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Photos: Mike Bouchard Charles Bradley took the stage after a quick two number hype warm-up by his backing band, Extraordinaires. His music career started when he was booking gigs as an impersonator for James Brown in a band called Black Velvet. This led to his discovery by Daptone Records, which produced his album and launched his career. He's performed in Ottawa previously, at Ottawa Bluesfest, and later a club show. A performance at the Bronson Centre last year was cancelled due to illness, yet he is clearly back on his smooth feet, with all of the energy of a musical man in full health. His powerful and soulful voice engaged most of the seated crowd to their feet after he'd swapped outfits to a sequined suit that glittered of gold. A fast camera shutter unveiled the true colour of the outfit to be mostly green. Sequins flickering are quite an optical illusion that a camera cannot seem to see. Bradley is an amazingly talented man with a killer band that offered a solid hour and a half of solid soul music at another wonderful night of the Ottawa Jazz Festival.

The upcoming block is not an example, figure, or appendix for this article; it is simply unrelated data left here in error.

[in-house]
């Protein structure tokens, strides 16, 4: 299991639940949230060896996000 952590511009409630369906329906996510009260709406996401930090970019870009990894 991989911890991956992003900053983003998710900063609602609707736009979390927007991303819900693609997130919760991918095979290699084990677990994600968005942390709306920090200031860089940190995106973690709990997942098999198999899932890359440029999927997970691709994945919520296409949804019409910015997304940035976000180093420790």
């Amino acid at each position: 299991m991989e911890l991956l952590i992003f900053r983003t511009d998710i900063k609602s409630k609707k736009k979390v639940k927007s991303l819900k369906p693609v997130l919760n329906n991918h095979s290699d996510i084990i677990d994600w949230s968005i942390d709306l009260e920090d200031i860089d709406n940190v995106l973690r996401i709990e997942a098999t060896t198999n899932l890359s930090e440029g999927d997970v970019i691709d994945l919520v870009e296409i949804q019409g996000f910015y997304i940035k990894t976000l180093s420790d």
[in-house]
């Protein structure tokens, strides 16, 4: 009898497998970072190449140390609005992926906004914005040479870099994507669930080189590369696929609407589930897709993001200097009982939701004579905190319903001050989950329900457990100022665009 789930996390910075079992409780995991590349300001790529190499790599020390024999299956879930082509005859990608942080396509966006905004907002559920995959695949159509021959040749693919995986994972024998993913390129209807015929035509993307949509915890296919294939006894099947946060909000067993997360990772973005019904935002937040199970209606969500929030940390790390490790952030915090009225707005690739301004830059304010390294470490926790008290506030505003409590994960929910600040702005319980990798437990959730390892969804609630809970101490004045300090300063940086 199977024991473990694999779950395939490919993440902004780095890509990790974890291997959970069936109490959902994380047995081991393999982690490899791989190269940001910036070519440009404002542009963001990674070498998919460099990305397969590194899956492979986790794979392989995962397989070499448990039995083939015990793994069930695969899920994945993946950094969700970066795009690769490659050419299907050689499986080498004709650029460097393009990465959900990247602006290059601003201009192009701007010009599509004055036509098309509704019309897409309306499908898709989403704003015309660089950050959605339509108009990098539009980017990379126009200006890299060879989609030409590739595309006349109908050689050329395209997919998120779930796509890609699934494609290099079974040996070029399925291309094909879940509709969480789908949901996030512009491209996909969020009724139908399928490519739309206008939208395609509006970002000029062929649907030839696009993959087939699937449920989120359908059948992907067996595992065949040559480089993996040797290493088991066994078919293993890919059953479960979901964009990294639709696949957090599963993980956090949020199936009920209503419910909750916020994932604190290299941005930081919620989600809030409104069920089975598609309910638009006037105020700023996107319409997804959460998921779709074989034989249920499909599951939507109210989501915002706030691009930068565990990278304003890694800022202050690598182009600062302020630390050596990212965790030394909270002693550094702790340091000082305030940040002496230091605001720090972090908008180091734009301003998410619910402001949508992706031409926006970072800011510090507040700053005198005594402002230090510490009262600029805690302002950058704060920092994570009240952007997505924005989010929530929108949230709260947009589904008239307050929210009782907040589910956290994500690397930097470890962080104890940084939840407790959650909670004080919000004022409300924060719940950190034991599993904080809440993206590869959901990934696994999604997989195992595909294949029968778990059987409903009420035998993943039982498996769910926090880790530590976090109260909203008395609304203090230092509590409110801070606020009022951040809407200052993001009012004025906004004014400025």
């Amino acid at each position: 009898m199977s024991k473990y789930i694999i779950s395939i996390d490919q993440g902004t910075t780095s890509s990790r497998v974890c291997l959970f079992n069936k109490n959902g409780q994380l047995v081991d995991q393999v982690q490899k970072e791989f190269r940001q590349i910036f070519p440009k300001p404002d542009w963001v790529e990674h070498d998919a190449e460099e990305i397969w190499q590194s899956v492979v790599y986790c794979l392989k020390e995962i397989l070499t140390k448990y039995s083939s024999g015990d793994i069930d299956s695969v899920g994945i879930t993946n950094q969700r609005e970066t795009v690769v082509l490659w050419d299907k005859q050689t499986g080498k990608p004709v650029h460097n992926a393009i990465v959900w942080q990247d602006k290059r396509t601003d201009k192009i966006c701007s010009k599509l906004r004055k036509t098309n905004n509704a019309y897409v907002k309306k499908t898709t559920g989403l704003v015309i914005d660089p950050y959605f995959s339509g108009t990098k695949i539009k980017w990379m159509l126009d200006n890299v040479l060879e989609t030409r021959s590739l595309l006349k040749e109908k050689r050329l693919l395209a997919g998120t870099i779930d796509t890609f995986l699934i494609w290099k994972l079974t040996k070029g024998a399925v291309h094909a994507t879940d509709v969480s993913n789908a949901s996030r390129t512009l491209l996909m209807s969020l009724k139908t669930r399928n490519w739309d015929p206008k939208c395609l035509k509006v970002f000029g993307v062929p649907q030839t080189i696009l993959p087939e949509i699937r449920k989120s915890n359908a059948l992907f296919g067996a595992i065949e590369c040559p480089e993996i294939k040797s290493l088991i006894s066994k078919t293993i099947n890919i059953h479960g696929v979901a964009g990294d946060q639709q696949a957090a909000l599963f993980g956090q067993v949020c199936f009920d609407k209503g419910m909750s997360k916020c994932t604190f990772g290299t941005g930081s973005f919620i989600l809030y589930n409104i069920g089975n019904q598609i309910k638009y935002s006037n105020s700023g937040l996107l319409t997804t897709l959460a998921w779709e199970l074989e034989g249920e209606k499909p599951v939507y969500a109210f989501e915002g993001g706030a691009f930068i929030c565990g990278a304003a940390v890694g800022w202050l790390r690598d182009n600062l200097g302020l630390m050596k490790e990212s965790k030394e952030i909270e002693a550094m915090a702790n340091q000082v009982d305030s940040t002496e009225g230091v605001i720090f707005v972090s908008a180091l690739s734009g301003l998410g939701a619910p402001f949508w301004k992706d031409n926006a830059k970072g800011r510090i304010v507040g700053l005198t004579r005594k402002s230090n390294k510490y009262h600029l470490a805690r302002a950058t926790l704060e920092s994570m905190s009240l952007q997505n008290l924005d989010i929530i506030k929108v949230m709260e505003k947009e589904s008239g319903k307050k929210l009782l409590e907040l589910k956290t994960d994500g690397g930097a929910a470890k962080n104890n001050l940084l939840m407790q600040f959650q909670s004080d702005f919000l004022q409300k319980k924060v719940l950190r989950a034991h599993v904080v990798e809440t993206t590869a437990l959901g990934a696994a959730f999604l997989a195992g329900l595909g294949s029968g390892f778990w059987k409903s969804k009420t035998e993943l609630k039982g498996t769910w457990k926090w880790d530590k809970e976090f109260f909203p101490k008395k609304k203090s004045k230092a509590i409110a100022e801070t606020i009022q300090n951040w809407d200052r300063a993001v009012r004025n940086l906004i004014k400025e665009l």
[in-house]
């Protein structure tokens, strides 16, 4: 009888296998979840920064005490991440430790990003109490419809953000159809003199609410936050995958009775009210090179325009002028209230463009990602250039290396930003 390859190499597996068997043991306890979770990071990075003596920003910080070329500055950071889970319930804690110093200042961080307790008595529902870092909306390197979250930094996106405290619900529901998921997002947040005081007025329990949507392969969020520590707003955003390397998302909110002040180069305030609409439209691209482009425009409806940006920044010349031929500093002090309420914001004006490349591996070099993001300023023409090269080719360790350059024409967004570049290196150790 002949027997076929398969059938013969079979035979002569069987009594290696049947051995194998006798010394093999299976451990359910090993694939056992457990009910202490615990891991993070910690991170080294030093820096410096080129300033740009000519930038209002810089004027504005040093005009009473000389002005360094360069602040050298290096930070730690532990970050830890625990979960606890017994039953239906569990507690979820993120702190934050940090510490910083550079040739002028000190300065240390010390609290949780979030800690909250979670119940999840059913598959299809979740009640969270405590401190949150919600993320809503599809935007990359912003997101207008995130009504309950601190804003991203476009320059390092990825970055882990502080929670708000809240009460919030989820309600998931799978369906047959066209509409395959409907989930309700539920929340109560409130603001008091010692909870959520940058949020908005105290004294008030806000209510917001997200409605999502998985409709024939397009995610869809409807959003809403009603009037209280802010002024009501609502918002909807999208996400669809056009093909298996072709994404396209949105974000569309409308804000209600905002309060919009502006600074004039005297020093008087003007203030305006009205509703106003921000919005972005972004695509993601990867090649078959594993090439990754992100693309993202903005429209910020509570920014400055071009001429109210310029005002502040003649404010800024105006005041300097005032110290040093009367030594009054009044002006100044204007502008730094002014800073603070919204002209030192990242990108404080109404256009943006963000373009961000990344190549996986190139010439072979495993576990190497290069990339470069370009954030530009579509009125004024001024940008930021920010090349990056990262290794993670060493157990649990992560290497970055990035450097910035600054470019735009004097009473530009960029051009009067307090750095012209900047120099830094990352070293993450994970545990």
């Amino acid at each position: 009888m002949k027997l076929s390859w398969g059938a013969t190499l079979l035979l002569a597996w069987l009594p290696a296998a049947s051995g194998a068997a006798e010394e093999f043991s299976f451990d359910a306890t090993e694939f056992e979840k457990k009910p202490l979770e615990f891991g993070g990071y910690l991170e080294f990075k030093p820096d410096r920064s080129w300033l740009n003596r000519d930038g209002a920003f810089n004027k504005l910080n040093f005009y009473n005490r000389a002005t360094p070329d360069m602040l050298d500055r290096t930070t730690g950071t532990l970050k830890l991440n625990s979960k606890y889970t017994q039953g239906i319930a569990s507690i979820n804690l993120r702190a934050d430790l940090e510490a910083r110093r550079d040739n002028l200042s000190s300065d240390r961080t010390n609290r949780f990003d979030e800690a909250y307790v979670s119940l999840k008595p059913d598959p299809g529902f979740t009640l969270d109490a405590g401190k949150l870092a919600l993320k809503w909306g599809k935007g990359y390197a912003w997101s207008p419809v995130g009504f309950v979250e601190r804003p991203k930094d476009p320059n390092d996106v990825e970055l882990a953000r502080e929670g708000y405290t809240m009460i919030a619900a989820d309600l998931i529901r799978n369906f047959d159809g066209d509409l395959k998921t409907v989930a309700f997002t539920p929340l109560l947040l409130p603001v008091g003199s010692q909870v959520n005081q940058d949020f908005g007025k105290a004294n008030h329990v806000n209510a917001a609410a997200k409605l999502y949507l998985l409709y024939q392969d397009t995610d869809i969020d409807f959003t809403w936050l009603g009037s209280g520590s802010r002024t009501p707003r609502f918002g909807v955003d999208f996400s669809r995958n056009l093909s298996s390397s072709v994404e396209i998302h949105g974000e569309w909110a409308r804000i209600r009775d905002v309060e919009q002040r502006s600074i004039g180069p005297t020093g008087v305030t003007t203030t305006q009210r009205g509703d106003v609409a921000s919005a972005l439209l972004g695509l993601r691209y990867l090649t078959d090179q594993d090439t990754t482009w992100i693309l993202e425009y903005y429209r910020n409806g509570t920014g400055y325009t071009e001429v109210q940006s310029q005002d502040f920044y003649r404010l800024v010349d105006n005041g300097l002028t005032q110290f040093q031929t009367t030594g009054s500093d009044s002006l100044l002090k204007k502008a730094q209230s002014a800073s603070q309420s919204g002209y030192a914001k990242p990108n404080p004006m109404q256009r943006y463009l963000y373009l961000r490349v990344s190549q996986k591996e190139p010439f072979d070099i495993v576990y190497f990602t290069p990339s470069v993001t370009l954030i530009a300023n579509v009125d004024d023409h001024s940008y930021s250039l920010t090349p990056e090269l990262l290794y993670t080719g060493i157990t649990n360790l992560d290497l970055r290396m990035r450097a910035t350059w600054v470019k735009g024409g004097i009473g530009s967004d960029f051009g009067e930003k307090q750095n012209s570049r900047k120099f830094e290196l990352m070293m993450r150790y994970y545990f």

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It was a cold rainy day in the UK last in the spring of 2013 when I heard of Charles Bradley for the first time. I was watching some BBC after dinner, and was bemused by their evening line-up: a documentary on Marvin Gaye and a Barry White concert, two legendary soul musicians. But stuffed between those two episodes was a documentary on one Charles Bradley. I wondered to myself “who is this Charles Bradley who is bestowed the honour of being placed between Marvin Gaye and Barry White??” The documentary was entitled “The Soul of America”. This set expectations rather high obviously, but also triggered a curiosity in me to discover some new music, as I always tend to want to do. That cold wet evening, as I watched Soul of America I discovered soul and funk music, and my music rotation was never the same again. Fast forward to this past month’s Supercrawl event in Hamilton. I was shocked that Charles Bradley himself was the main attraction on the final day of the event. He seemed an unlikely act for Hamilton. But shock was quickly replaced by excitement and anticipation… especially when the full day’s line up included an entire array of artists from Brooklyn’s Daptone music label, dubbed the Daptone Soul Revue. Unfortunately a favourite Daptone artist of mine, Budos Band, were not on the bill, but knowing the label quality I knew that it was going to be a special afternoon. Before the Daptone takeover there was one band I was looking forward to seeing, and that’s Hamilton’s own Dinner Belles. They are a folk country ensemble that reminds me of a real good Saturday night back in the day in Ottawa. With guitars, mandolin, banjo, simple snare/high hat drum kit, and solid vocal harmonies, this band has the allure of being that real good group of friends that get together and jam for the love of music. Their set was entirely enjoyable, and triggered some nostalgic sentiments in me, which brought on a big smile for the duration of the set. After this feelgood set the crowd started buzzing in anticipation of the rest of the acts. So my plan was to essentially stick to the main stage all day, skipping a couple of notable acts on an another stage, including Arcade Fire’s Sarah Neufeld performing material off her solo album, and Dinner Belles’ Terra Lightfoot who followed the bands set with a solo set afterwards on a side stage. First up were The Sugerman 3, a trio of non-distinctive but talented musicians, who played some tight funky grooves. It was nothing spectacular, but a good warm-up for the crowd to introduce the rest of evening. This is probably the long-term destiny for this band in fact, a warm up act for main bands, or possibly the backing band to some stand-out talent. Next up was gospel legend Naomi Jones and The Gospel Queens. Ms. Jones, an elegant elderly lady was treated with great respect by the audience as she took us to church with her music, and by the end she was presented with roses by the Daptones. Her backing band was none other than the Mehanan Street Band, a Daptone standard and favourite source of original grooves for hip-hop artists such as Jay-Z, 50 Cent, and Kendrick Lamar. After a long break, supposedly due to last minute border problems delaying a few members, Anitbalas took to the stage and proceeded to blast the audience with their funky politically-fuelled grooves. The step change from the previous act was quite noticeable, as Antibalas are definitely a world class band. The crowd broke into dance at this point, as the party was really getting started. Due to the scheduling issues that plagued the latter part of the schedule, there was some concern that Charles Bradley & the Extraordinaires’ set would be cut short due to curfew and equipment teardown time, but it was announced that Supercrawl extended the curfew so that Charles Bradley could get his full set in, which was really the only thing to do to avoid a riot in the crowd. What can I say about Charles Bradley that someone familiar with his music doesn’t already know? The man bares his absolute soul and leaves everything he has on that stage. This man is 65 years old, and still does the splits and various other James Brown moves. And how can you not feel absolute happiness by seeing the grin on the face of a man having the best time of his life after spending a significant part of his life living in poverty? The set towered through Charles Bradley’s best songs off of his two albums, including Heartaches & Pains, The World (Is Going Up In Flames), and The Golden Rule. His stage presence is absolutely incredible. You MUST stare at him for fear of missing a special moment. At the end of the set Charles Bradley came out into the audience, and gave hugs to everyone. Overall the Daptone Soul Revue was tremendously entertaining despite long wait times between bands, and was a tremendous conclusion to a terrific free three day event organized by the City of Hamilton. If the event continues to grow year-over-year as it has thus far, I simply cannot wait for next year. Highly recommended.